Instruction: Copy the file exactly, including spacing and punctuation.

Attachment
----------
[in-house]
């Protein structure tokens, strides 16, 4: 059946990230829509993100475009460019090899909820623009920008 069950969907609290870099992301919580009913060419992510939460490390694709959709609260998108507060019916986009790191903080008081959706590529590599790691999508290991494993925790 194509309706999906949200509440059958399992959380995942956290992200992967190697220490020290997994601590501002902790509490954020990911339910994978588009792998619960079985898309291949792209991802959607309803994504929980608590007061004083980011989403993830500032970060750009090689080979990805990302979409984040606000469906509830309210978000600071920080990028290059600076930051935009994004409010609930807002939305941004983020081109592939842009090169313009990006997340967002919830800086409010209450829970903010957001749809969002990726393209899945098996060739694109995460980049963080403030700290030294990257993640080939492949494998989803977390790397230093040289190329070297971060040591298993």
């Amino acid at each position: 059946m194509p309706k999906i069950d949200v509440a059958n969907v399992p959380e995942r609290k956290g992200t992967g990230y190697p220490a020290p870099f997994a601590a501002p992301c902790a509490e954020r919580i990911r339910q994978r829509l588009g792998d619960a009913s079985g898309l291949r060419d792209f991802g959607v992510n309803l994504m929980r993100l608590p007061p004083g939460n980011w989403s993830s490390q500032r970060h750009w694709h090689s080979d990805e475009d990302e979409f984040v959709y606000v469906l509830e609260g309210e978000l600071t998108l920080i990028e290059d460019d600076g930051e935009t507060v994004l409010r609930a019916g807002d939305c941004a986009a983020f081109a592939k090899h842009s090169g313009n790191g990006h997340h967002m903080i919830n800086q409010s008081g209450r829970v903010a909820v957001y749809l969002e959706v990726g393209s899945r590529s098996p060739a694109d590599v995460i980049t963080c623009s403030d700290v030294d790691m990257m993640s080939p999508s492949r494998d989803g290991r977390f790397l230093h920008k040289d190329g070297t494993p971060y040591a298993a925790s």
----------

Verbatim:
[in-house]
């Protein structure tokens, strides 16, 4: 059946990230829509993100475009460019090899909820623009920008 069950969907609290870099992301919580009913060419992510939460490390694709959709609260998108507060019916986009790191903080008081959706590529590599790691999508290991494993925790 194509309706999906949200509440059958399992959380995942956290992200992967190697220490020290997994601590501002902790509490954020990911339910994978588009792998619960079985898309291949792209991802959607309803994504929980608590007061004083980011989403993830500032970060750009090689080979990805990302979409984040606000469906509830309210978000600071920080990028290059600076930051935009994004409010609930807002939305941004983020081109592939842009090169313009990006997340967002919830800086409010209450829970903010957001749809969002990726393209899945098996060739694109995460980049963080403030700290030294990257993640080939492949494998989803977390790397230093040289190329070297971060040591298993």
């Amino acid at each position: 059946m194509p309706k999906i069950d949200v509440a059958n969907v399992p959380e995942r609290k956290g992200t992967g990230y190697p220490a020290p870099f997994a601590a501002p992301c902790a509490e954020r919580i990911r339910q994978r829509l588009g792998d619960a009913s079985g898309l291949r060419d792209f991802g959607v992510n309803l994504m929980r993100l608590p007061p004083g939460n980011w989403s993830s490390q500032r970060h750009w694709h090689s080979d990805e475009d990302e979409f984040v959709y606000v469906l509830e609260g309210e978000l600071t998108l920080i990028e290059d460019d600076g930051e935009t507060v994004l409010r609930a019916g807002d939305c941004a986009a983020f081109a592939k090899h842009s090169g313009n790191g990006h997340h967002m903080i919830n800086q409010s008081g209450r829970v903010a909820v957001y749809l969002e959706v990726g393209s899945r590529s098996p060739a694109d590599v995460i980049t963080c623009s403030d700290v030294d790691m990257m993640s080939p999508s492949r494998d989803g290991r977390f790397l230093h920008k040289d190329g070297t494993p971060y040591a298993a925790s």